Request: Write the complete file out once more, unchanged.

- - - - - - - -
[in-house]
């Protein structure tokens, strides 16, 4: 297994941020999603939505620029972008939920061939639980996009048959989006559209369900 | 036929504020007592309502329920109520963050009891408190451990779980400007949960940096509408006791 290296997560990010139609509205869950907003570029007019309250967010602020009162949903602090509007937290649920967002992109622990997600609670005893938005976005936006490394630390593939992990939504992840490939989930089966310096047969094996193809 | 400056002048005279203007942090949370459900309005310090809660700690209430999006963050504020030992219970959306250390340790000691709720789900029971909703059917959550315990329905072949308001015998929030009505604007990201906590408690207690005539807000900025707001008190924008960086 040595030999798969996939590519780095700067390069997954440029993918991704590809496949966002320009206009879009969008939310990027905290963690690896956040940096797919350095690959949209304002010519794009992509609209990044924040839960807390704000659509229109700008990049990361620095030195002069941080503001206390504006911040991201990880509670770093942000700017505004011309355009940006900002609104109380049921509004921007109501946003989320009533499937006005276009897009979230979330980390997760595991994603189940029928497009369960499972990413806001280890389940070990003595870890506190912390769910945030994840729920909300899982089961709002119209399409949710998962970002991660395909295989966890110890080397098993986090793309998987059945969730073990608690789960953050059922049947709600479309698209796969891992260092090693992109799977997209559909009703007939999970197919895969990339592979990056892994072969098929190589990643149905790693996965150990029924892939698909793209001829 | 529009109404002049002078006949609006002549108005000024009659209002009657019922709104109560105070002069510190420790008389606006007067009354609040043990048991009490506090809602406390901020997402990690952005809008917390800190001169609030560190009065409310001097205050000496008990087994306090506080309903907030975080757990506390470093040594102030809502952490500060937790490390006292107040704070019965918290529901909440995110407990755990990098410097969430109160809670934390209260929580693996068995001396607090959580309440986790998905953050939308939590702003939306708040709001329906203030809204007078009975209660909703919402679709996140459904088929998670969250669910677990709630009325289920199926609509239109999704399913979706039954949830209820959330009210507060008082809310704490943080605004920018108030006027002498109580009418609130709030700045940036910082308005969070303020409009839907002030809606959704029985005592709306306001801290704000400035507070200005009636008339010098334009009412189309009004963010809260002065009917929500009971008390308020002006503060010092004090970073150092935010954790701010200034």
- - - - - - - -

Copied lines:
[in-house]
């Protein structure tokens, strides 16, 4: 297994941020999603939505620029972008939920061939639980996009048959989006559209369900 | 036929504020007592309502329920109520963050009891408190451990779980400007949960940096509408006791 290296997560990010139609509205869950907003570029007019309250967010602020009162949903602090509007937290649920967002992109622990997600609670005893938005976005936006490394630390593939992990939504992840490939989930089966310096047969094996193809 | 400056002048005279203007942090949370459900309005310090809660700690209430999006963050504020030992219970959306250390340790000691709720789900029971909703059917959550315990329905072949308001015998929030009505604007990201906590408690207690005539807000900025707001008190924008960086 040595030999798969996939590519780095700067390069997954440029993918991704590809496949966002320009206009879009969008939310990027905290963690690896956040940096797919350095690959949209304002010519794009992509609209990044924040839960807390704000659509229109700008990049990361620095030195002069941080503001206390504006911040991201990880509670770093942000700017505004011309355009940006900002609104109380049921509004921007109501946003989320009533499937006005276009897009979230979330980390997760595991994603189940029928497009369960499972990413806001280890389940070990003595870890506190912390769910945030994840729920909300899982089961709002119209399409949710998962970002991660395909295989966890110890080397098993986090793309998987059945969730073990608690789960953050059922049947709600479309698209796969891992260092090693992109799977997209559909009703007939999970197919895969990339592979990056892994072969098929190589990643149905790693996965150990029924892939698909793209001829 | 529009109404002049002078006949609006002549108005000024009659209002009657019922709104109560105070002069510190420790008389606006007067009354609040043990048991009490506090809602406390901020997402990690952005809008917390800190001169609030560190009065409310001097205050000496008990087994306090506080309903907030975080757990506390470093040594102030809502952490500060937790490390006292107040704070019965918290529901909440995110407990755990990098410097969430109160809670934390209260929580693996068995001396607090959580309440986790998905953050939308939590702003939306708040709001329906203030809204007078009975209660909703919402679709996140459904088929998670969250669910677990709630009325289920199926609509239109999704399913979706039954949830209820959330009210507060008082809310704490943080605004920018108030006027002498109580009418609130709030700045940036910082308005969070303020409009839907002030809606959704029985005592709306306001801290704000400035507070200005009636008339010098334009009412189309009004963010809260002065009917929500009971008390308020002006503060010092004090970073150092935010954790701010200034």